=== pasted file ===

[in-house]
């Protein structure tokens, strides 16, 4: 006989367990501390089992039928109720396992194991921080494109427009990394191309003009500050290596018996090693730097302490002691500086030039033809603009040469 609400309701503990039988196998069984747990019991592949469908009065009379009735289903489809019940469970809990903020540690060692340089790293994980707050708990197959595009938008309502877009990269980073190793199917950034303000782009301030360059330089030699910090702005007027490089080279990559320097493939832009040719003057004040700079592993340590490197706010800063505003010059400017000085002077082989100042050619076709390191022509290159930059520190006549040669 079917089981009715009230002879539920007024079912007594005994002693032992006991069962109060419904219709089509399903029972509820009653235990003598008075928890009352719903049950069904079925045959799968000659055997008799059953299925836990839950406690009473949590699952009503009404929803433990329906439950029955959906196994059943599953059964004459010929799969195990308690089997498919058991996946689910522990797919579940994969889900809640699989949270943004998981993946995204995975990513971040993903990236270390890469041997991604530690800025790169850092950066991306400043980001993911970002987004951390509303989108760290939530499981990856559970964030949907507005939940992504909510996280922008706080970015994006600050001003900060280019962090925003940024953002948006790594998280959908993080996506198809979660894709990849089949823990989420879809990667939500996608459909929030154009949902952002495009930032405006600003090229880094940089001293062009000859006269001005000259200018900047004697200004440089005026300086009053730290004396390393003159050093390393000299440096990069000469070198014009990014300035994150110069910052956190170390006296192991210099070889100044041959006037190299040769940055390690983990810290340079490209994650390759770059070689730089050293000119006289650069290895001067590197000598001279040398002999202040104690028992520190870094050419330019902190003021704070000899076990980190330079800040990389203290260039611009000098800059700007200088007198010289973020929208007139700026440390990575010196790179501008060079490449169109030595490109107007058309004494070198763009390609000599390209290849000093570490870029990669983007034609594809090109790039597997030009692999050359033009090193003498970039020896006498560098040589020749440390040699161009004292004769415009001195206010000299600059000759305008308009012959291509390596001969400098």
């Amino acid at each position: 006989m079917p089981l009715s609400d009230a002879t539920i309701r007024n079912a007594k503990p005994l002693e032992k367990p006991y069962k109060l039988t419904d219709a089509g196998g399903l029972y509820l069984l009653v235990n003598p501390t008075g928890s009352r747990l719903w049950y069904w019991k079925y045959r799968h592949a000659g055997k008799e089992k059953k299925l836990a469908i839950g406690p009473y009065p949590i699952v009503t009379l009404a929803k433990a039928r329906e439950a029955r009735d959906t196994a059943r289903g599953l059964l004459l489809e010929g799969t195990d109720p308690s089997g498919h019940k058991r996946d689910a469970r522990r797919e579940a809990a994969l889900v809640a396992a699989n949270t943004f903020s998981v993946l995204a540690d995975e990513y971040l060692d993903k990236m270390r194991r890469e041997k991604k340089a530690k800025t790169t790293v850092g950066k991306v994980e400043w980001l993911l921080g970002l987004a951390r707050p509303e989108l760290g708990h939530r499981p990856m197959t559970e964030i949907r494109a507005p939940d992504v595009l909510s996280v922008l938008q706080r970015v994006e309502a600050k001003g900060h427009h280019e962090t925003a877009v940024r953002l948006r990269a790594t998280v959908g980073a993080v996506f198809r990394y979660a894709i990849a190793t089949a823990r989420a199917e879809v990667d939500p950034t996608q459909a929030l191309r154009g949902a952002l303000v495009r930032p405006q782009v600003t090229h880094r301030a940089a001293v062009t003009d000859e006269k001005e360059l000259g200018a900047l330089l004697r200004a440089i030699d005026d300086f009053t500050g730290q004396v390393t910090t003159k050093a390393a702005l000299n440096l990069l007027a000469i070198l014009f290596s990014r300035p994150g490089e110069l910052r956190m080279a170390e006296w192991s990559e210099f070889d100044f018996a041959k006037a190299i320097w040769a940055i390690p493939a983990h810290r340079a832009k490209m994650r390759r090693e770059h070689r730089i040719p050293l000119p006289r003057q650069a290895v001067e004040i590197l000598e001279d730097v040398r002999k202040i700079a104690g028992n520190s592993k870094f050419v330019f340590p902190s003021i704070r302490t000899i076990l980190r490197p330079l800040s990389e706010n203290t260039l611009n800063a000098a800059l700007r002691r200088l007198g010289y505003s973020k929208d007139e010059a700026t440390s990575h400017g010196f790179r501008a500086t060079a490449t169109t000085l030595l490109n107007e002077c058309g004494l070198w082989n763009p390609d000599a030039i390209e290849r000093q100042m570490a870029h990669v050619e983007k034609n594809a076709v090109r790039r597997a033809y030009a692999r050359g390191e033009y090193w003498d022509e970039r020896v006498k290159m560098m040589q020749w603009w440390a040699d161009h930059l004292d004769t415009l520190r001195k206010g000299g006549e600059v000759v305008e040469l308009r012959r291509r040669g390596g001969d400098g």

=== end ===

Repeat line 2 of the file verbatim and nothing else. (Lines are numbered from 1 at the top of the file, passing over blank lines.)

């Protein structure tokens, strides 16, 4: 006989367990501390089992039928109720396992194991921080494109427009990394191309003009500050290596018996090693730097302490002691500086030039033809603009040469 609400309701503990039988196998069984747990019991592949469908009065009379009735289903489809019940469970809990903020540690060692340089790293994980707050708990197959595009938008309502877009990269980073190793199917950034303000782009301030360059330089030699910090702005007027490089080279990559320097493939832009040719003057004040700079592993340590490197706010800063505003010059400017000085002077082989100042050619076709390191022509290159930059520190006549040669 079917089981009715009230002879539920007024079912007594005994002693032992006991069962109060419904219709089509399903029972509820009653235990003598008075928890009352719903049950069904079925045959799968000659055997008799059953299925836990839950406690009473949590699952009503009404929803433990329906439950029955959906196994059943599953059964004459010929799969195990308690089997498919058991996946689910522990797919579940994969889900809640699989949270943004998981993946995204995975990513971040993903990236270390890469041997991604530690800025790169850092950066991306400043980001993911970002987004951390509303989108760290939530499981990856559970964030949907507005939940992504909510996280922008706080970015994006600050001003900060280019962090925003940024953002948006790594998280959908993080996506198809979660894709990849089949823990989420879809990667939500996608459909929030154009949902952002495009930032405006600003090229880094940089001293062009000859006269001005000259200018900047004697200004440089005026300086009053730290004396390393003159050093390393000299440096990069000469070198014009990014300035994150110069910052956190170390006296192991210099070889100044041959006037190299040769940055390690983990810290340079490209994650390759770059070689730089050293000119006289650069290895001067590197000598001279040398002999202040104690028992520190870094050419330019902190003021704070000899076990980190330079800040990389203290260039611009000098800059700007200088007198010289973020929208007139700026440390990575010196790179501008060079490449169109030595490109107007058309004494070198763009390609000599390209290849000093570490870029990669983007034609594809090109790039597997030009692999050359033009090193003498970039020896006498560098040589020749440390040699161009004292004769415009001195206010000299600059000759305008308009012959291509390596001969400098």